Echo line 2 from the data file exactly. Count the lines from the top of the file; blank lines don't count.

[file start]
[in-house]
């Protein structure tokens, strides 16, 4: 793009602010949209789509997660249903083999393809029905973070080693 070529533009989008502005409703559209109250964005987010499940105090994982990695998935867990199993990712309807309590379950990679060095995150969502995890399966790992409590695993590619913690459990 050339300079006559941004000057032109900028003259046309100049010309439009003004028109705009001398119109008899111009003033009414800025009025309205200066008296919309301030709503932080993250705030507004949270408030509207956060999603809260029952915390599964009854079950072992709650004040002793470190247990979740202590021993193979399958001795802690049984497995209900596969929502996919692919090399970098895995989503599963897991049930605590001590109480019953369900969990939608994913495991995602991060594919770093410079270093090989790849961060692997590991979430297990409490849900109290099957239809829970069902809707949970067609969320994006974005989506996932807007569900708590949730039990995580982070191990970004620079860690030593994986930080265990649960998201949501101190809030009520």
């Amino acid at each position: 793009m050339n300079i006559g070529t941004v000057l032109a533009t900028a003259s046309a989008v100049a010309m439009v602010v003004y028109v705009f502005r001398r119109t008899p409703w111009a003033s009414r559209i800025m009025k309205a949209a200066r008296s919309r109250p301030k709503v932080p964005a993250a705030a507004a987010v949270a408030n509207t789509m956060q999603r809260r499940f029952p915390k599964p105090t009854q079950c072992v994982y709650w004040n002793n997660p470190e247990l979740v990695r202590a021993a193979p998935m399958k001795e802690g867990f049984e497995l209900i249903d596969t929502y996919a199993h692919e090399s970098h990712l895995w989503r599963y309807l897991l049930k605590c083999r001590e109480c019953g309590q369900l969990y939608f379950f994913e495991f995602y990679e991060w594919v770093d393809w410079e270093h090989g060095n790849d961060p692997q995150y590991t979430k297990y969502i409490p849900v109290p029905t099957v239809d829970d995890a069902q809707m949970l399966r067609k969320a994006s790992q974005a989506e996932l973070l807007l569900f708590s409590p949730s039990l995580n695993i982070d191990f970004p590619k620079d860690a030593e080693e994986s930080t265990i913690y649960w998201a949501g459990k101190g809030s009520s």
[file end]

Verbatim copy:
């Protein structure tokens, strides 16, 4: 793009602010949209789509997660249903083999393809029905973070080693 070529533009989008502005409703559209109250964005987010499940105090994982990695998935867990199993990712309807309590379950990679060095995150969502995890399966790992409590695993590619913690459990 050339300079006559941004000057032109900028003259046309100049010309439009003004028109705009001398119109008899111009003033009414800025009025309205200066008296919309301030709503932080993250705030507004949270408030509207956060999603809260029952915390599964009854079950072992709650004040002793470190247990979740202590021993193979399958001795802690049984497995209900596969929502996919692919090399970098895995989503599963897991049930605590001590109480019953369900969990939608994913495991995602991060594919770093410079270093090989790849961060692997590991979430297990409490849900109290099957239809829970069902809707949970067609969320994006974005989506996932807007569900708590949730039990995580982070191990970004620079860690030593994986930080265990649960998201949501101190809030009520």